The Manchester Union-Leader reports.
This is my congressional district (assuming the lines from the Commission stand) and this should be a lot of fun to observe.
Georgia on my mind.
Bangor Daily News: “GOP chairman says if students want to vote, they should pay taxes.”
The Plain Dealer reports.
The Chicago Sun-Times reports.
The Fix reports.
Routledge has published this comparative volume, edited by Ewing, Rowbottom, and Tham. I have a chapter on the U.S. (though it was written for London conference before C.U.)
Here is the description:
This book explores the problems associated with regulating the funding of political parties and election campaigns in a timely assessment of a topic of great political controversy.
From interest in Obama’s capacity to raise vast sums of money, to scandals that have rocked UK and Australian governments, party funding is a global issue, reflected in this text with case studies from Australia, Canada, New Zealand, United Kingdom, and the United States. Taking an interdisciplinary approach with leading scholars from politics, geography and law, this text addresses key themes: contributions, spending controls, the role of broadcasters and special interests, and the role of the state in funding political parties. With regulatory measures apparently unable to change the behaviour of parties, why have existing laws failed to satisfy the demands for reform, and what kind of laws are necessary to change the way political parties behave? The Funding of Political Parties: Where Now? brings fresh comparative material to inform this topical and intractable debate, and assesses the wider implications of continuing problems in political funding.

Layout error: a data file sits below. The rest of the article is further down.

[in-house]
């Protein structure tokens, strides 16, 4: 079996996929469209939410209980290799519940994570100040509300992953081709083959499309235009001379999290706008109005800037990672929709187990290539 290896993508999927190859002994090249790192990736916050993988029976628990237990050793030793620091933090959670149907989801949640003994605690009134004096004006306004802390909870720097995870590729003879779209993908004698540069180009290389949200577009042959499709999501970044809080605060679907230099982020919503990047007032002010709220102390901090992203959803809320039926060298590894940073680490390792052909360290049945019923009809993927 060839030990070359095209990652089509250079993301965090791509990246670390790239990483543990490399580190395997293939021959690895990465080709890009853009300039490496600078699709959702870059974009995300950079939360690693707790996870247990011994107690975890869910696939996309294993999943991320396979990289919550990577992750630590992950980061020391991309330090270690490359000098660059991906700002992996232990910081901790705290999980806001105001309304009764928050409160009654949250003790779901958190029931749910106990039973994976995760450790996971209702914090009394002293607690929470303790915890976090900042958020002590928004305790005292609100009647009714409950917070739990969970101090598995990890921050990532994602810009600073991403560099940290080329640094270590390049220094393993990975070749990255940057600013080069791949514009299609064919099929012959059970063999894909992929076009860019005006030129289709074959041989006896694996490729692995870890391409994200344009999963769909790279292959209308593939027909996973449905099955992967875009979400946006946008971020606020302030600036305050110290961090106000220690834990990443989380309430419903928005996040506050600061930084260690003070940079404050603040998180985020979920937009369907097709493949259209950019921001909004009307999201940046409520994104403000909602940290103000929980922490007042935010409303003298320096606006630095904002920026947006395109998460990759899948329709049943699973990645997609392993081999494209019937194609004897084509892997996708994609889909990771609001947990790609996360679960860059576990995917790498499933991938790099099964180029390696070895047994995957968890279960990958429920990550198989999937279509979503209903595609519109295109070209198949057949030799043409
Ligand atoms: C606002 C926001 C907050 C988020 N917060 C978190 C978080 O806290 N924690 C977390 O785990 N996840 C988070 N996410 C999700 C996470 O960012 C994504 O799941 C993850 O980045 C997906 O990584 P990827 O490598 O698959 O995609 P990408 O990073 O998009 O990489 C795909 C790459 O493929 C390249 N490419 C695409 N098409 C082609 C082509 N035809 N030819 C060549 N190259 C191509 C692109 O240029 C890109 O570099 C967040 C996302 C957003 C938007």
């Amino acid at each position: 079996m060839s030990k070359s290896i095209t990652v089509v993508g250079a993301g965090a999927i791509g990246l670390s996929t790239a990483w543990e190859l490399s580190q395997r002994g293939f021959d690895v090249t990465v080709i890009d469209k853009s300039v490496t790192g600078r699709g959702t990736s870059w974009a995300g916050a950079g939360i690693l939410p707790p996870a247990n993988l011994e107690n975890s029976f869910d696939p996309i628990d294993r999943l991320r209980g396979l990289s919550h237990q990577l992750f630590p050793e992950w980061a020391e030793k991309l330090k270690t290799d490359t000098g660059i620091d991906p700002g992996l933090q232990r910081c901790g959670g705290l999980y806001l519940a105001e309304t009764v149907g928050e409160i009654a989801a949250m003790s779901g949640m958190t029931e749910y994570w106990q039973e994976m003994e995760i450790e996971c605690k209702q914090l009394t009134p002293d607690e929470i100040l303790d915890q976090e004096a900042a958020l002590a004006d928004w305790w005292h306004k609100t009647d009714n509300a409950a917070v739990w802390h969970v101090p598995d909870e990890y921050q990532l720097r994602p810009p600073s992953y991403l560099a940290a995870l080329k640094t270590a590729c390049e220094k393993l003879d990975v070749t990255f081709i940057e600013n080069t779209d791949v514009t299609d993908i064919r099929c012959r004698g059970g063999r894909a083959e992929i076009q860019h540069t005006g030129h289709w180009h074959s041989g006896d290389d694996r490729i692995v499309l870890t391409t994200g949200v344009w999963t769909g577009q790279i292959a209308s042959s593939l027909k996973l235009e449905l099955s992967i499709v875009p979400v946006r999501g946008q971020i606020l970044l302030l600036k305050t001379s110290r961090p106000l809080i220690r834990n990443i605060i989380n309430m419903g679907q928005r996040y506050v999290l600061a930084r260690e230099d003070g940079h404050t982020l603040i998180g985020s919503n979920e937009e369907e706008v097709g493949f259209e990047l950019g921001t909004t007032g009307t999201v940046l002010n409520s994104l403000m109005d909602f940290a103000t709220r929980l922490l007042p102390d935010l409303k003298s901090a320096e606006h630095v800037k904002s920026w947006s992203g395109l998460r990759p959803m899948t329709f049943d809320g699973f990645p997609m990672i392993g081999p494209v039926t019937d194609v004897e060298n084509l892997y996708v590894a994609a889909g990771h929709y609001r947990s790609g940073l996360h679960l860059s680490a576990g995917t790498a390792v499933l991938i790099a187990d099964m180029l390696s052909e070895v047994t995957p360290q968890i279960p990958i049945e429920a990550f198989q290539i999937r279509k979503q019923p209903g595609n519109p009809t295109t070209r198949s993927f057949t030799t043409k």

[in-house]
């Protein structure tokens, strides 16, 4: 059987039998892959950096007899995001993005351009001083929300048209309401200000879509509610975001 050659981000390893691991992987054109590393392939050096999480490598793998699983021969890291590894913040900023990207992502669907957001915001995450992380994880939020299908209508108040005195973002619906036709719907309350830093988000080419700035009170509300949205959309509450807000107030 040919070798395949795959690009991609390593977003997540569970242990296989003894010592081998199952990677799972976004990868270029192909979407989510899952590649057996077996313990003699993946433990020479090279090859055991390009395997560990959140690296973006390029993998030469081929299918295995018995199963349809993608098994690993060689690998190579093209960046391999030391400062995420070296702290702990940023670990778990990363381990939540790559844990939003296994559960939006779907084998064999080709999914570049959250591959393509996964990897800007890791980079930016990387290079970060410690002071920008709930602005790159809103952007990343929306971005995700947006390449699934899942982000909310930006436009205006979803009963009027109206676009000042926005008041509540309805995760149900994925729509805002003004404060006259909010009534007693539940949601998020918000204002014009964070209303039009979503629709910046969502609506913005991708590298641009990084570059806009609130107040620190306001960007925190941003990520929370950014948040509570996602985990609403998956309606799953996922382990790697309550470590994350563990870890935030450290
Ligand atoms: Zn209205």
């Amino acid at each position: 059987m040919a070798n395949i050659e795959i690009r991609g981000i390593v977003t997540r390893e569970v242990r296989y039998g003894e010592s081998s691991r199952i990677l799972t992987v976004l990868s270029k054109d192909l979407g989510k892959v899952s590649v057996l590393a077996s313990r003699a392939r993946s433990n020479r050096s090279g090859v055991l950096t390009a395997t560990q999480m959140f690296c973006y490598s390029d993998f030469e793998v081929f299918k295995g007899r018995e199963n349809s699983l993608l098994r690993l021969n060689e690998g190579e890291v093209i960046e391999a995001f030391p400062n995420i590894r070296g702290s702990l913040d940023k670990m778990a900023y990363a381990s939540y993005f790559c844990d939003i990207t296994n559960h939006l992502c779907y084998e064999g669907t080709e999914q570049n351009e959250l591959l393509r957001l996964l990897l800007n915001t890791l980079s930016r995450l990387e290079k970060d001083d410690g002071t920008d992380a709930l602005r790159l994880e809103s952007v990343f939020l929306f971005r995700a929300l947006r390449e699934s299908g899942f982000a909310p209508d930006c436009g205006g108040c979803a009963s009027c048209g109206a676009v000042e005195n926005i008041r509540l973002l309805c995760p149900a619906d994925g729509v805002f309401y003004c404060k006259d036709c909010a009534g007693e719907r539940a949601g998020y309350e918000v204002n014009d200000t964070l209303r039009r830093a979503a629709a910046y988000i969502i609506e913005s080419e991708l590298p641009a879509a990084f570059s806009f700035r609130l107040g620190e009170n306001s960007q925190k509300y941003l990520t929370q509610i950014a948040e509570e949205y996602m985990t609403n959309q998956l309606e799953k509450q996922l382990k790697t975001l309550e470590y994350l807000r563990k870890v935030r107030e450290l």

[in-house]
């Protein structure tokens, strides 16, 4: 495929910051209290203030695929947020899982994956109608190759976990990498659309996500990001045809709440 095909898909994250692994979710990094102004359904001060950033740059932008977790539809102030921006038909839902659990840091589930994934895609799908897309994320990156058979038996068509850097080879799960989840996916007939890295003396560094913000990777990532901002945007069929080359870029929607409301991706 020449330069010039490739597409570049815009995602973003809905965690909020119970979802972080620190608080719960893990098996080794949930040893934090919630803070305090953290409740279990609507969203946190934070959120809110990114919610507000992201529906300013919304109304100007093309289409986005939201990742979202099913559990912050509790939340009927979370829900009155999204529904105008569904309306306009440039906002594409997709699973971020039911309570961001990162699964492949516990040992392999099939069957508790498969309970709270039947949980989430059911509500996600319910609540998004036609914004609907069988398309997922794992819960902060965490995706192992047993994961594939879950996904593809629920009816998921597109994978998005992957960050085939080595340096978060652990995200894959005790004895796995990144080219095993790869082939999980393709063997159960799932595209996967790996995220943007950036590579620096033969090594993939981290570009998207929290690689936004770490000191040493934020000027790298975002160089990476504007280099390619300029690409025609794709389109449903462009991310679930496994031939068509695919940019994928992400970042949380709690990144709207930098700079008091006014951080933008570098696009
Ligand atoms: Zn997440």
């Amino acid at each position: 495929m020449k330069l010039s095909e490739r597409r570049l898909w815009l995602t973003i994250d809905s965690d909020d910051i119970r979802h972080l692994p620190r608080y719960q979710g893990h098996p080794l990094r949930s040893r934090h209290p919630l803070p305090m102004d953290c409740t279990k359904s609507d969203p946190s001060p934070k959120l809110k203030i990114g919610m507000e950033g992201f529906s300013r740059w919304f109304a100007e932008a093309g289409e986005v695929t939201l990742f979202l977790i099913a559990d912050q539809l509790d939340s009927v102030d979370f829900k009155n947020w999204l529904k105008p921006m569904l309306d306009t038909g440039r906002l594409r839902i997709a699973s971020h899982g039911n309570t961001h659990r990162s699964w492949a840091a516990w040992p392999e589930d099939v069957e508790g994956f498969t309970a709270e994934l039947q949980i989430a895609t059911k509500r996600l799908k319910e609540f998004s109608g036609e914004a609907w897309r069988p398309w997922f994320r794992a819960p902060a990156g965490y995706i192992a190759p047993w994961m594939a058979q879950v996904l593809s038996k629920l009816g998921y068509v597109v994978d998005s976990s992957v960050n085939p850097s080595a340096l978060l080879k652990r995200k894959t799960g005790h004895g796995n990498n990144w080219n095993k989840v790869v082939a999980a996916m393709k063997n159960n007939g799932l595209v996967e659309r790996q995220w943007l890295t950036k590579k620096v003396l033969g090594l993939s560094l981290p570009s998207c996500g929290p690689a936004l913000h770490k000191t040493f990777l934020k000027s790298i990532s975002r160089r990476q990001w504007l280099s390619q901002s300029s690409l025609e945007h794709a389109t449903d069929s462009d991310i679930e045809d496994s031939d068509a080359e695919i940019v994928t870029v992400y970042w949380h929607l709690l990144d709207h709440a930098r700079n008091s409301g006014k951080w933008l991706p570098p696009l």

This book will be of interest to students and scholars of political science, political theory, policy and law.
I have posted it here.
Ari Berman has written this article for Rolling Stone.
You can read the opinion rejecting ten counts under the U.S. and New Jersey constitutions at this link.